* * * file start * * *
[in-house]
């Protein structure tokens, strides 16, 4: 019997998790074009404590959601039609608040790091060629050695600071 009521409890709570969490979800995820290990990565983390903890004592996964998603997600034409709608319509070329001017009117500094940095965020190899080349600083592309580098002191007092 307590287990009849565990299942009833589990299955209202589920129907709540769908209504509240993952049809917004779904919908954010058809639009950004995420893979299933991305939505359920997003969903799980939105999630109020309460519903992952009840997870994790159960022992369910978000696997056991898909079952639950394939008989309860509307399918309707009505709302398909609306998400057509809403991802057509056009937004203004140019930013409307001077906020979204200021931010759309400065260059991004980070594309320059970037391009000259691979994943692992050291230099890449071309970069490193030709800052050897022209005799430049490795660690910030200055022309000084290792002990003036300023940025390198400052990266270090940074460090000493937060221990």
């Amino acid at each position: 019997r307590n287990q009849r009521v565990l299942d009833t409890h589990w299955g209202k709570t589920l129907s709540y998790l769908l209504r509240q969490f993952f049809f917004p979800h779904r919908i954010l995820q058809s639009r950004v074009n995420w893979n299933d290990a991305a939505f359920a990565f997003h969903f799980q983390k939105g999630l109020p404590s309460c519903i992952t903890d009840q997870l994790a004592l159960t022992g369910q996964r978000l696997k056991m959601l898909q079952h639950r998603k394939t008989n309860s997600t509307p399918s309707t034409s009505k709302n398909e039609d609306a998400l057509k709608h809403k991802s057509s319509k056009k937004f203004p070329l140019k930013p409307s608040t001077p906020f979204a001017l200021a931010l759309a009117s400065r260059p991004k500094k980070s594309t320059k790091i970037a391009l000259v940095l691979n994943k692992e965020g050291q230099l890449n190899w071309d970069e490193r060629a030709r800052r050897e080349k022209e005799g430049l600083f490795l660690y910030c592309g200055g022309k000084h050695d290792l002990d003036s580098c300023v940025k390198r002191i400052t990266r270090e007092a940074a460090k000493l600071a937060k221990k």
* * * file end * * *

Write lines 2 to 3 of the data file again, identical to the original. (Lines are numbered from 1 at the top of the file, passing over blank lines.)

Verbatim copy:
């Protein structure tokens, strides 16, 4: 019997998790074009404590959601039609608040790091060629050695600071 009521409890709570969490979800995820290990990565983390903890004592996964998603997600034409709608319509070329001017009117500094940095965020190899080349600083592309580098002191007092 307590287990009849565990299942009833589990299955209202589920129907709540769908209504509240993952049809917004779904919908954010058809639009950004995420893979299933991305939505359920997003969903799980939105999630109020309460519903992952009840997870994790159960022992369910978000696997056991898909079952639950394939008989309860509307399918309707009505709302398909609306998400057509809403991802057509056009937004203004140019930013409307001077906020979204200021931010759309400065260059991004980070594309320059970037391009000259691979994943692992050291230099890449071309970069490193030709800052050897022209005799430049490795660690910030200055022309000084290792002990003036300023940025390198400052990266270090940074460090000493937060221990």
């Amino acid at each position: 019997r307590n287990q009849r009521v565990l299942d009833t409890h589990w299955g209202k709570t589920l129907s709540y998790l769908l209504r509240q969490f993952f049809f917004p979800h779904r919908i954010l995820q058809s639009r950004v074009n995420w893979n299933d290990a991305a939505f359920a990565f997003h969903f799980q983390k939105g999630l109020p404590s309460c519903i992952t903890d009840q997870l994790a004592l159960t022992g369910q996964r978000l696997k056991m959601l898909q079952h639950r998603k394939t008989n309860s997600t509307p399918s309707t034409s009505k709302n398909e039609d609306a998400l057509k709608h809403k991802s057509s319509k056009k937004f203004p070329l140019k930013p409307s608040t001077p906020f979204a001017l200021a931010l759309a009117s400065r260059p991004k500094k980070s594309t320059k790091i970037a391009l000259v940095l691979n994943k692992e965020g050291q230099l890449n190899w071309d970069e490193r060629a030709r800052r050897e080349k022209e005799g430049l600083f490795l660690y910030c592309g200055g022309k000084h050695d290792l002990d003036s580098c300023v940025k390198r002191i400052t990266r270090e007092a940074a460090k000493l600071a937060k221990k």